|Several hundred Russians were arrested in mass protests after elections believed to be riddled with irregularities [AFP]|
Pittsburgh, Pennsylvania – In mid-November, the Russian site Slon.ru noted that political brands have a life cycle of five stages – “rise”, “peak”, “stabilisation”, “fall”, and “political death”. As brands, Russia’s political tandem, Vladimir Putin and Dmitry Medvedev, and the ruling party United Russia, are no less immune to this cycle. Their popularity peaked in 2008-2009, was stable throughout 2010, and began to fall rapidly in the second half of 2011. In this sense Russia’s ruling elite are little different than, say, a pop song or a breakfast cereal. The more you consume them, the more disgusting they become, until their mere mention evokes the dry heaves.
As returns from Sunday’s polls show, more and more of the Russian electorate are getting nauseous with the political establishment, and Putin in particular. Technically, Sunday’s elections were about determining the Russian Duma (parliament) for the next five years. But, in reality, they were a popularity vote for Putin: the man, the politician, and the system he created. And if there is any doubt that “Putinism” is on a downward swing, just take a look at Sunday’s polls compared to the last election in 2007. In 2007, United Russia received 64.3 per cent of the vote, giving it a supermajority of 315 seats. On Sunday, United Russia got 49.5 per cent and is slated to get 238 seats. That’s a drop of 14 per cent and a loss of 77 seats. One should also note that United Russia got walloped in regional parliaments. In three regions, Krasnoyarsk, Primorye, and Sverdlovsk, the Party of Power didn’t even break 38 per cent. Considering that this is the first election since 2003 that United Russia’s power shrank, this election is a turning point.
Tragedy becomes farce, doubled
Putin and his team knew this was possible. But looking over the past several months, it is quite astounding that the political elite actually made things worse. For months they’ve been scrambling to inject life into United Russia. Putin first turned to populism by creating the All-Russia Popular Front to unite United Russia with a broad coalition of social groups. Many civic organisations joined, but the Front remained virtually unknown to most Russians and did nothing to stave off the party’s slide in public opinion.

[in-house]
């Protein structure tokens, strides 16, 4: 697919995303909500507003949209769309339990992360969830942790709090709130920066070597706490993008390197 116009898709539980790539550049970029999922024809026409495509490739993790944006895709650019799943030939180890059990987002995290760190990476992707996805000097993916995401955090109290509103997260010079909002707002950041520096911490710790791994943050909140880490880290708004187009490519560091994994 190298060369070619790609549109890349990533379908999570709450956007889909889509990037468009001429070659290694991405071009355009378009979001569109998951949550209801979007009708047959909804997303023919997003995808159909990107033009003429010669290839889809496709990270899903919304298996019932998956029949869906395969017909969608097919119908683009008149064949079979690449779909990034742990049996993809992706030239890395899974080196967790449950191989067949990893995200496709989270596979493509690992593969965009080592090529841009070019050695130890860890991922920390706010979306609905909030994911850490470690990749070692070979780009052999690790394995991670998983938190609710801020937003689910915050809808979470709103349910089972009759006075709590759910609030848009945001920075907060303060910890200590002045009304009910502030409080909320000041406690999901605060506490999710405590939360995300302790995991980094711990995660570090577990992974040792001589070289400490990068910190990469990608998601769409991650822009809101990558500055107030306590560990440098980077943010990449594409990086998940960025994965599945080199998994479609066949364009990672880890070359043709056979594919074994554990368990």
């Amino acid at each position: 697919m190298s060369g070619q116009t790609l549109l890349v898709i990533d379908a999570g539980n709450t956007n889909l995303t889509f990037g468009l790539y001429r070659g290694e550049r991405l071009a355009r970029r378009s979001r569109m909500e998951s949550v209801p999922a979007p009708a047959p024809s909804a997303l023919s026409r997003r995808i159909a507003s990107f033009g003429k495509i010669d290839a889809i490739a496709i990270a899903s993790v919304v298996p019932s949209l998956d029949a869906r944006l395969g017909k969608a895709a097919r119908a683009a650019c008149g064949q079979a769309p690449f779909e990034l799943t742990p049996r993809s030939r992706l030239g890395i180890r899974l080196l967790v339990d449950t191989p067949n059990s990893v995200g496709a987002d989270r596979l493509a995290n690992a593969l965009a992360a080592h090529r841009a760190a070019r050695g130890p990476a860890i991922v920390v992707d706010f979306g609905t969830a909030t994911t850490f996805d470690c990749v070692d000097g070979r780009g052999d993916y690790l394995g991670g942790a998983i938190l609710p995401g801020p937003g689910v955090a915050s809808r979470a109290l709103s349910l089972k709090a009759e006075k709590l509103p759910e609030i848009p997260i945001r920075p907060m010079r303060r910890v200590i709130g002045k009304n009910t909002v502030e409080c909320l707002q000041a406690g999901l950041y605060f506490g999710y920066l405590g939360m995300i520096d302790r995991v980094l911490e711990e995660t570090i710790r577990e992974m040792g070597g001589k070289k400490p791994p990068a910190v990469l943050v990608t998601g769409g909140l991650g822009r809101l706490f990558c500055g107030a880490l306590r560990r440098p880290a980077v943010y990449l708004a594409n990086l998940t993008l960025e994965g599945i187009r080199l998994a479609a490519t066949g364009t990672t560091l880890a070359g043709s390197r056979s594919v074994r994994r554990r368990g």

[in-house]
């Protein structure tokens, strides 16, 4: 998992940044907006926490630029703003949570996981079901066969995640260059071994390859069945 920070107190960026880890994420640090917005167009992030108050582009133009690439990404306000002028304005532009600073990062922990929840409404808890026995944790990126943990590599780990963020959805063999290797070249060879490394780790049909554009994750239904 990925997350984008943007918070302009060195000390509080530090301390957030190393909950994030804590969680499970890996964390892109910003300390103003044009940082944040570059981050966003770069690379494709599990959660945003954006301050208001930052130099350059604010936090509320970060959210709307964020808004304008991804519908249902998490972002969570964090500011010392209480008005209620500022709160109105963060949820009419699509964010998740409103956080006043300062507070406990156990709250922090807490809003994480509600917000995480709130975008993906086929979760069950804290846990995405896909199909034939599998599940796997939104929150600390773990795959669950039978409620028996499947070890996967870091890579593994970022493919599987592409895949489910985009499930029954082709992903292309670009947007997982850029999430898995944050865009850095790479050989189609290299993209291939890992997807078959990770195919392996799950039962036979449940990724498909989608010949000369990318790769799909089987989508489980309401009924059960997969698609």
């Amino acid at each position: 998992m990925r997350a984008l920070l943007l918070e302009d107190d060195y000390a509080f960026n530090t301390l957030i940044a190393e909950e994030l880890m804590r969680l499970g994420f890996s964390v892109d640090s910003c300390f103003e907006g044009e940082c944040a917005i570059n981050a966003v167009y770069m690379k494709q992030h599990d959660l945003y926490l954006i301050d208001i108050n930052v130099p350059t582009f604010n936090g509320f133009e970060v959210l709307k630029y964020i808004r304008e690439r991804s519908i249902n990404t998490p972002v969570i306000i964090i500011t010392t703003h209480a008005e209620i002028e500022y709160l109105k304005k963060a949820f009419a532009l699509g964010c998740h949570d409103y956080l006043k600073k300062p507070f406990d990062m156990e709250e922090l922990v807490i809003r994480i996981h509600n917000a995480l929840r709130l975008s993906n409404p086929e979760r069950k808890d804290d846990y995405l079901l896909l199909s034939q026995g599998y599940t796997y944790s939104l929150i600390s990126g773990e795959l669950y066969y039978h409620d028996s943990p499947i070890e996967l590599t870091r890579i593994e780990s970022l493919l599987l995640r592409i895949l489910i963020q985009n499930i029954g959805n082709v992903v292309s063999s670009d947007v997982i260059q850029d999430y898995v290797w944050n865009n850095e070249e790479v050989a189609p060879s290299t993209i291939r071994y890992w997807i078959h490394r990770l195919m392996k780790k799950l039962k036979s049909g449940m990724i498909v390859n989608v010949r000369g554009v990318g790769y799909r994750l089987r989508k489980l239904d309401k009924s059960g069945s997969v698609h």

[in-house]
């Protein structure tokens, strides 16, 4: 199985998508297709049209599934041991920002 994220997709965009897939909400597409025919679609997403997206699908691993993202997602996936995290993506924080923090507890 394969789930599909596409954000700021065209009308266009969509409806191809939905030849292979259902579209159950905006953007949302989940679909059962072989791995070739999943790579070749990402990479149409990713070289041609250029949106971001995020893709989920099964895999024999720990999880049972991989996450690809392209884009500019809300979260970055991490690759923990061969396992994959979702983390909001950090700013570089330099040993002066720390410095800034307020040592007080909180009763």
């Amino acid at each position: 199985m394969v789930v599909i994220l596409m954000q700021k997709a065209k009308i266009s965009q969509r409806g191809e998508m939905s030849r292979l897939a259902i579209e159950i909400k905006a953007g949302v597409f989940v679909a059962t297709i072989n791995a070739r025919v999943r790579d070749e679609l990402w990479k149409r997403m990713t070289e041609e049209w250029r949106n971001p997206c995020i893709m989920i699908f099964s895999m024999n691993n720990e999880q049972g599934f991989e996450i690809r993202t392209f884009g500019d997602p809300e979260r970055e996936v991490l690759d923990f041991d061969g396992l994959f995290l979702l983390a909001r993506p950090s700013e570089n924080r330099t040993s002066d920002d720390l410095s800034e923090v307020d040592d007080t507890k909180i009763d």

United Russia then channelled the United States’ political system by holding primaries for places of the electoral party lists. Again, most Russians never heard of the primaries, and most of the “candidates” who made it on the list were part of the old guard.
Finally, the Right Cause experiment went belly-up – or, more aptly put, was detonated at the last second by the Kremlin’s spin-master and Grey Cardinal Vladislav Surkov. Headed by the young and savvy oligarch, Mikhail Prokhorov, Right Cause was to draw in the urban, educated and liberal vote. In the end, Prokhorov proved unreliable and the project was ingloriously and untimely jettisoned. With parliamentary elections only a few months away, Putin’s, Medvedev’s and United Russia’s popularity continued to shrink, and the Kremlin appeared to be out of effective ideas to manage Russia’s democracy.
By late September, something had to be done. The Russian elite, particularly the so-called “Putin Party”, were getting nervous that President Dmitry Medvedev wasn’t strong enough to maintain legitimacy. After all, the Russian government feared that another recession was on the horizon, and that as a result of it, they would have to cut social spending. A new, old face was needed with enough stature to reassure both the elite and the people. Putin, by desire or design, was that man.
Or so they thought.
The announcement that Putin was returning to the presidency turned out to be a big mistake. Ultimately, the elite outside the Kremlin were lukewarm to the idea. Putin’s ally and insider, Finance Minister Alexei Kudrin, openly revolted. Russia’s middle class felt downright betrayed. Reviving the specter of the 1990s to justify Putin’s return fell flat. Slogans of stability and order also fell on deaf ears, as life in Russia had become increasingly unstable since 2008. With corruption still rampant and more Russians feeling that the gap between them and the government was getting wider, the opposition’s slogan that United Russia was the “Party of Thieves and Swindlers” seemed more and more apt. Addressing these issues by having Putin return bare-chested on a horse was akin to telling the public that they were too simple-minded to choose their leaders. For many, particularly Russia’s educated classes, Putin 2.0 evoked more images of stagnation than renewal.